Your car's AC system is a closed loop that relies on a cycle of condensation and evaporation of a refrigerant to provide cooling —exactly like your refrigerator or home AC. Your refrigerator, however, doesn't have to operate with the extreme temperatures and vibration under the hood of a vehicle.
The seals, O-rings and hoses on a car AC are slightly porous and tend to seep out refrigerant. Even a late-model vehicle can lose 5 to 10 percent of its refrigerant in the off season. Running the AC with low refrigerant levels isn't a good idea, especially since refrigerant contains an oil that lubricates the compressor's piston and other moving parts. Performing a car AC recharge isn't a complicated task, though—and you can save yourself some time and expense by learning how to do it yourself. Here's how.
- Refrigerant kit, with canister, trigger dispenser, gauges, and hose included
- Insulated gloves and safety goggles
Tip No .1: Some refrigerant canisters require their valve and hoses to be "tapped" into the can and don't include gauges. Go for the style with trigger, gauges, and hose, complete and ready to use.
How to do a car AC recharge
- Start your engine and turn the AC to max. With the hood up, listen and determine whether the AC compressor clutch is engaging. It may cycle on and off with a metallic clicking if the refrigerant is low, or it may not engage at all.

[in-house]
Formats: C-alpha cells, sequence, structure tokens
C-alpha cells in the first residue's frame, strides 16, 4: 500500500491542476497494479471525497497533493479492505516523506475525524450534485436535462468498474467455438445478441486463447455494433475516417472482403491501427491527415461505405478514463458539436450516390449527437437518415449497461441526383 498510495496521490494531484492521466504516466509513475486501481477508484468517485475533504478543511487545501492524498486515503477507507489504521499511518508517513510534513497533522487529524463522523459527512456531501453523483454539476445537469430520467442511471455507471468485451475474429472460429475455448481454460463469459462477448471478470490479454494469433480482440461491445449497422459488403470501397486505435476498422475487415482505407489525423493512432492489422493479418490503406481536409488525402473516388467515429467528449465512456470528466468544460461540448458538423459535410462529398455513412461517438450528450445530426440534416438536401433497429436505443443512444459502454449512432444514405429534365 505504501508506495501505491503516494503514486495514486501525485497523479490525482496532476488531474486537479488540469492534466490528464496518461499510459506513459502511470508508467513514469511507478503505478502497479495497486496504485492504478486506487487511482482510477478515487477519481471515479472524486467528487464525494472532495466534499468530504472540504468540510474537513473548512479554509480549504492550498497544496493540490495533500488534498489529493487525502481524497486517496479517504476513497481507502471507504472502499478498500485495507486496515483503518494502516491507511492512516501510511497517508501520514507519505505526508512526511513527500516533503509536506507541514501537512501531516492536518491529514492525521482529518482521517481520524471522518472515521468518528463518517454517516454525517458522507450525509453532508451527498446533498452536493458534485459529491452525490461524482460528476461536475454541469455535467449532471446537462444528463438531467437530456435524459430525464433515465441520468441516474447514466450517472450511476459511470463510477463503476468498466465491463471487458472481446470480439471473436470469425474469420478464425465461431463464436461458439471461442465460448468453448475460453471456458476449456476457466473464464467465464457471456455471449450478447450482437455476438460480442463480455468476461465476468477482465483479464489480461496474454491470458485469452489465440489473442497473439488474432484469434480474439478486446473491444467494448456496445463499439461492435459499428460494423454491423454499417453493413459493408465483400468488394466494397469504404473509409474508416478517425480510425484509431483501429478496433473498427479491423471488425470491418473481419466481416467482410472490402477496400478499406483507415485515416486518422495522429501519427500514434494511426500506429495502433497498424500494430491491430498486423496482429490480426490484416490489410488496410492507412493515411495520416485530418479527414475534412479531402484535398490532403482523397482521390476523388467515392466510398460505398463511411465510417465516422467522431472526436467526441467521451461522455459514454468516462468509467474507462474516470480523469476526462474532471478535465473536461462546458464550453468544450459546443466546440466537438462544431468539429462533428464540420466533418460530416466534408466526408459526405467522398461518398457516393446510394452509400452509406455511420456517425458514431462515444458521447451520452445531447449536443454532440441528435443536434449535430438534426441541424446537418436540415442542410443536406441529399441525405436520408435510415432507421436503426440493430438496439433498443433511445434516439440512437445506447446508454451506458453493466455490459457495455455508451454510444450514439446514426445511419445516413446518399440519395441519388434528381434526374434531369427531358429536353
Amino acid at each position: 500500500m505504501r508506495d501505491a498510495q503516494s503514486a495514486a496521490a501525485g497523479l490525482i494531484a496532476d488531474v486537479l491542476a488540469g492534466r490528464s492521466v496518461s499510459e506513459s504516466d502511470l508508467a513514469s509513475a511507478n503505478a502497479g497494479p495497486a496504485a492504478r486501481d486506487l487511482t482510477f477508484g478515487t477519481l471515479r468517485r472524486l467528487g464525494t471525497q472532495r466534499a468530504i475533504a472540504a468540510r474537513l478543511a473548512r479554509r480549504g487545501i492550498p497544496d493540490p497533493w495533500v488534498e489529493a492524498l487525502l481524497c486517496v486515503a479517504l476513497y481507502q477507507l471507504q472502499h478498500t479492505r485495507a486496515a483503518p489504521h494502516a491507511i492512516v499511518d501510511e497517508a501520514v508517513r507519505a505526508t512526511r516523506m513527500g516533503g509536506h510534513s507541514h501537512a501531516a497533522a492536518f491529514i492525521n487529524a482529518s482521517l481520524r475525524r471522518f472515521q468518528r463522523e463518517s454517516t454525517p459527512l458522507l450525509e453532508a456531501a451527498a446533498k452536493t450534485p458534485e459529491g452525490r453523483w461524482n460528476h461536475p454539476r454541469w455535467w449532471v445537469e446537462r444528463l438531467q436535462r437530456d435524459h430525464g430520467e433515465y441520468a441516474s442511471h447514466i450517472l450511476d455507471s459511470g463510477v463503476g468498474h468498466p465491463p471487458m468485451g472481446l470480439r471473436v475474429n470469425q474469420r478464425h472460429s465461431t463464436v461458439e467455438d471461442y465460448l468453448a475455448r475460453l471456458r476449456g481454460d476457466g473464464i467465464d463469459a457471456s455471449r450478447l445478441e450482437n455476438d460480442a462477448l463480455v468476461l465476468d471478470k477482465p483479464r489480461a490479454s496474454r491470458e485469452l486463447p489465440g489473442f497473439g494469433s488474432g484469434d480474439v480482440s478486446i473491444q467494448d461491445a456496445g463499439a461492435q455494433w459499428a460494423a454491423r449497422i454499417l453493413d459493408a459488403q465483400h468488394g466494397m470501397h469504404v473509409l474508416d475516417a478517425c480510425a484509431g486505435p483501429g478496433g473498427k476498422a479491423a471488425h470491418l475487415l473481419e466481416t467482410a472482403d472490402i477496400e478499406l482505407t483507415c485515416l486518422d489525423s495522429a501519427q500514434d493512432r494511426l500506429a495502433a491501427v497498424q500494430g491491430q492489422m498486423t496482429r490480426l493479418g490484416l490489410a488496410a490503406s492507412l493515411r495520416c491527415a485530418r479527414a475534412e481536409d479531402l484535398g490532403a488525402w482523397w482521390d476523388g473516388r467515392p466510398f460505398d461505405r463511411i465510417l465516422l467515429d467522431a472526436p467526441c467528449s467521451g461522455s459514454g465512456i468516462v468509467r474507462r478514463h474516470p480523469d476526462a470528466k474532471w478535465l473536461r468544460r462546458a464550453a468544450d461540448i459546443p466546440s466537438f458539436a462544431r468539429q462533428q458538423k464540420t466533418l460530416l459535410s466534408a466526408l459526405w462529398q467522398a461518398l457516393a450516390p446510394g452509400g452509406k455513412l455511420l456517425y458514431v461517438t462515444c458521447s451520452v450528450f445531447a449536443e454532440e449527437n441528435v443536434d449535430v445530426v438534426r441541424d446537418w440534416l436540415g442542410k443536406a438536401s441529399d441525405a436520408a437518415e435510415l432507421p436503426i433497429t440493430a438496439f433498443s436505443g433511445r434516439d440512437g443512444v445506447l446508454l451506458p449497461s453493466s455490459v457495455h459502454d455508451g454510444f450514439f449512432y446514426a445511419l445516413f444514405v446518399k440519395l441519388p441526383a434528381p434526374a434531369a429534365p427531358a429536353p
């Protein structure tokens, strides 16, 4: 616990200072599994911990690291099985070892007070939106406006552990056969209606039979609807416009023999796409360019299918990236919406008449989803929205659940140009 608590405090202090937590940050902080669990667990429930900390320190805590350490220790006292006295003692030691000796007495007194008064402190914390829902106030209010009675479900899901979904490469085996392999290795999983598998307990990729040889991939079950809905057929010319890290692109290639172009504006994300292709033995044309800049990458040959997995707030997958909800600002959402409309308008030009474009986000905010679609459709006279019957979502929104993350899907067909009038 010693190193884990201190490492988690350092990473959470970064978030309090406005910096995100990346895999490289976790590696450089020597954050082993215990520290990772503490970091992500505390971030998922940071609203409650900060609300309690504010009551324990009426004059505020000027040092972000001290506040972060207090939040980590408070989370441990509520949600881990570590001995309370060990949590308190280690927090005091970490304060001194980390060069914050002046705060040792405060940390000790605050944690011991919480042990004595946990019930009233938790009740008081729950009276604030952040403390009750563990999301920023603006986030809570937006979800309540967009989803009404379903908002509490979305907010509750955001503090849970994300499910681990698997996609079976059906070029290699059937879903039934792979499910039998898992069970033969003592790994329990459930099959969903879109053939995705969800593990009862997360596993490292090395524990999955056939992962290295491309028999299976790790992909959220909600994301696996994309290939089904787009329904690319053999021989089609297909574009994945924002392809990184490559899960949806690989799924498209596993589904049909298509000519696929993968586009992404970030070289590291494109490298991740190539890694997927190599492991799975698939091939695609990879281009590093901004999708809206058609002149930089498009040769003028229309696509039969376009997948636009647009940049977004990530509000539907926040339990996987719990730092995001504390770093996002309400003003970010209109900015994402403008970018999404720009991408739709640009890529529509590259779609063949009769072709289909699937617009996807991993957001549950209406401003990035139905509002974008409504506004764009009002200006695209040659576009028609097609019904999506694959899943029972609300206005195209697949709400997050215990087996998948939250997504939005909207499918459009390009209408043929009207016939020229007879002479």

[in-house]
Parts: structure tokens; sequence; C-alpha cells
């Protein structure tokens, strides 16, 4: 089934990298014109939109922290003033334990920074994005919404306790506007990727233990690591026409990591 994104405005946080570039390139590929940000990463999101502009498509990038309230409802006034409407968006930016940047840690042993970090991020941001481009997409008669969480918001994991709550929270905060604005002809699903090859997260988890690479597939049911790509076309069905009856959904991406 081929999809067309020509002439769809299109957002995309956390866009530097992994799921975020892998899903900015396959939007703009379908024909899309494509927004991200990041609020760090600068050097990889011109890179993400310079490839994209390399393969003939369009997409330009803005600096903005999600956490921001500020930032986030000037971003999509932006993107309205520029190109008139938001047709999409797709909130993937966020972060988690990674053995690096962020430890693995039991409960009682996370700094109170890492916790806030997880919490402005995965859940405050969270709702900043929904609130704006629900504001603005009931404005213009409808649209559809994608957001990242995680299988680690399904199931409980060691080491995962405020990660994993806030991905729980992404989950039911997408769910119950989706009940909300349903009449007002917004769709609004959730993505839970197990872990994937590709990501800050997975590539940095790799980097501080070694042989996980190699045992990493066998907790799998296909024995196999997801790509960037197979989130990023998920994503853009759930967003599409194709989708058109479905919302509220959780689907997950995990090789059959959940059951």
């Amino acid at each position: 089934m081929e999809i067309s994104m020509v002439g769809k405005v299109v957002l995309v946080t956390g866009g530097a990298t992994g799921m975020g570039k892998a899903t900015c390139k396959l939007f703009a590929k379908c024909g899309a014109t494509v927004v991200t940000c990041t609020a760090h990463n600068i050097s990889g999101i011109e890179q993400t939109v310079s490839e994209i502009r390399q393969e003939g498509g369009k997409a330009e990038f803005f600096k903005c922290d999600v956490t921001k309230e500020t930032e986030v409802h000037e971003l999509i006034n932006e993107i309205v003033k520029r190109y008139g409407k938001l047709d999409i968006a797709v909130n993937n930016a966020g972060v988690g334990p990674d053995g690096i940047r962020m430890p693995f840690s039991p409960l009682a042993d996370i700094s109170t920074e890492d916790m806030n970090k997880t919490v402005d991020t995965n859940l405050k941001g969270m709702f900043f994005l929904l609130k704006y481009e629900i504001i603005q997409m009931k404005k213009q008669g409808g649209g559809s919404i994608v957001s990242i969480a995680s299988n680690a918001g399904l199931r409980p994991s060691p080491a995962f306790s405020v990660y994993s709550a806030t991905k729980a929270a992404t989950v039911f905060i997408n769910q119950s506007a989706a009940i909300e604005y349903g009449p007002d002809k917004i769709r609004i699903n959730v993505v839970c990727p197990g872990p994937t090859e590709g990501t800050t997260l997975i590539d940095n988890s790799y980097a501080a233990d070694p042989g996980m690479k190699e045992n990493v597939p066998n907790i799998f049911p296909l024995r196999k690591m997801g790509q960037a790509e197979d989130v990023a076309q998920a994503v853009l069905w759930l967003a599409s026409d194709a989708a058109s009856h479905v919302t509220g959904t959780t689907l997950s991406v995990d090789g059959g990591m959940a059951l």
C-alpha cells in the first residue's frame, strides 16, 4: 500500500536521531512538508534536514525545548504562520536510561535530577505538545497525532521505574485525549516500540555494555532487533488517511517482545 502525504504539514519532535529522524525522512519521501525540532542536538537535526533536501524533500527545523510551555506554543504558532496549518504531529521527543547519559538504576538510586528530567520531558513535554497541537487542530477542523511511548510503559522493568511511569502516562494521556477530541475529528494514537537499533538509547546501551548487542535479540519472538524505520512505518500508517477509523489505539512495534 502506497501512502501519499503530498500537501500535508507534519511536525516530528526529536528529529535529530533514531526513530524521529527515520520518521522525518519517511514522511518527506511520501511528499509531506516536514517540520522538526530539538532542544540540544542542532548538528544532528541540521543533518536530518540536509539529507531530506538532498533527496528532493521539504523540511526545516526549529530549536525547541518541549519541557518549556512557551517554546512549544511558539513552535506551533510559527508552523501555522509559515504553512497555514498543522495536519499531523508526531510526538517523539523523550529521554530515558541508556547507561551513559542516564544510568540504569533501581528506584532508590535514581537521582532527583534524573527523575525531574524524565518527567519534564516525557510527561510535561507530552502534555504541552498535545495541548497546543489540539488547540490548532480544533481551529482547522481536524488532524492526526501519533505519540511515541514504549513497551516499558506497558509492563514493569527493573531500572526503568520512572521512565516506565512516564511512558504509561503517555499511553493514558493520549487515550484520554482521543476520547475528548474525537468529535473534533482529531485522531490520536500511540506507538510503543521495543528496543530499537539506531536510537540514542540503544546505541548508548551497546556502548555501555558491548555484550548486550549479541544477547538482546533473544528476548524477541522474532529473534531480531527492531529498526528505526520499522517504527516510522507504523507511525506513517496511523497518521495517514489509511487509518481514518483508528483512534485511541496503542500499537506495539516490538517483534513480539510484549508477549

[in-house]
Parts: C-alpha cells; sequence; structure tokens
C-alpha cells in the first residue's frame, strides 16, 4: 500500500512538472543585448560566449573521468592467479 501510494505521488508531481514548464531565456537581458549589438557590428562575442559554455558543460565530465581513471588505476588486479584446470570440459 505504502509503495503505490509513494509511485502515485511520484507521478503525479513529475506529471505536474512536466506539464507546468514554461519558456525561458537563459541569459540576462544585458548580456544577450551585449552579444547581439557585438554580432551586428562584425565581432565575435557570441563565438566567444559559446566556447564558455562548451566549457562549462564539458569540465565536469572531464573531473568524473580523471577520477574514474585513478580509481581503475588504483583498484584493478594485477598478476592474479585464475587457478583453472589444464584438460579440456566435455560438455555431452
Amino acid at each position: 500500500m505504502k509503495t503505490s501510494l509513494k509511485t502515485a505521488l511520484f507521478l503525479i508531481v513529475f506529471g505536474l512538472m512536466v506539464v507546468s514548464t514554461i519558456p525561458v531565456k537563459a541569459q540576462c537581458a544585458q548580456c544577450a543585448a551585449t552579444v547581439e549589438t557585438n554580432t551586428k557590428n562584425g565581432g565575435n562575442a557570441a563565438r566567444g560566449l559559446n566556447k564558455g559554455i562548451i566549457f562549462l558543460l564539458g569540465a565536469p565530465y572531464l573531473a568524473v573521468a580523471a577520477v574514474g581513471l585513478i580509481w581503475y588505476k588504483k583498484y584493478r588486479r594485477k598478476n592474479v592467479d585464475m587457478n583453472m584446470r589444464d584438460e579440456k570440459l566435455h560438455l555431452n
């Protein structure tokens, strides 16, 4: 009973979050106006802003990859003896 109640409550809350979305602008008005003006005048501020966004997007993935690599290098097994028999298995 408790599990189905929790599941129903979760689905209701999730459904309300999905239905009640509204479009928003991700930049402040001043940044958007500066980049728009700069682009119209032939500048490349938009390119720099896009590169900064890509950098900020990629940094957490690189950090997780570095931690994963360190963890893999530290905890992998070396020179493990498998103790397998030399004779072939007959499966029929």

- Locate the AC's low pressure port. The low pressure port will be on the accumulator, which is a cylinder-shaped assembly that's usually over by the passenger side fender well, with lines running to and from it. The low pressure port will have a plastic cap over it and is much like a Schrader valve that you'll find on a tire. The system's low and high pressure valves are two different sizes, making it fairly impossible to connect the car AC recharge kit improperly.
- Connect the refrigerant canister's hose to the low pressure port. The hose will have a spring-loaded collar-type fitting at the end; place this collar over the valve and press firmly until you hear it click into place.
- Begin charging. Invert the refrigerant canister and pull the trigger for 5 to 10 seconds at a time. Shake the canister and flip it right-side-up periodically, and continue to charge in 5- to 10-second bursts. Watch the gauges as the system recharges; you should recharge until the gauges reach 40 psi. This may take 20 to 30 minutes, and if your AC system is really low, you may need more than one 32 oz. can of refrigerant to fully recharge it.
- Check the AC temperature in the car. Place your thermometer in the AC vents and monitor the temperature. A fully charged system should be blowing air at 28 to 35 degrees.
Note: If you find yourself needing a car AC recharge more than once a season, chances are your system has a major leak of refrigerant somewhere. This type of leak needs to be repaired by a qualified professional.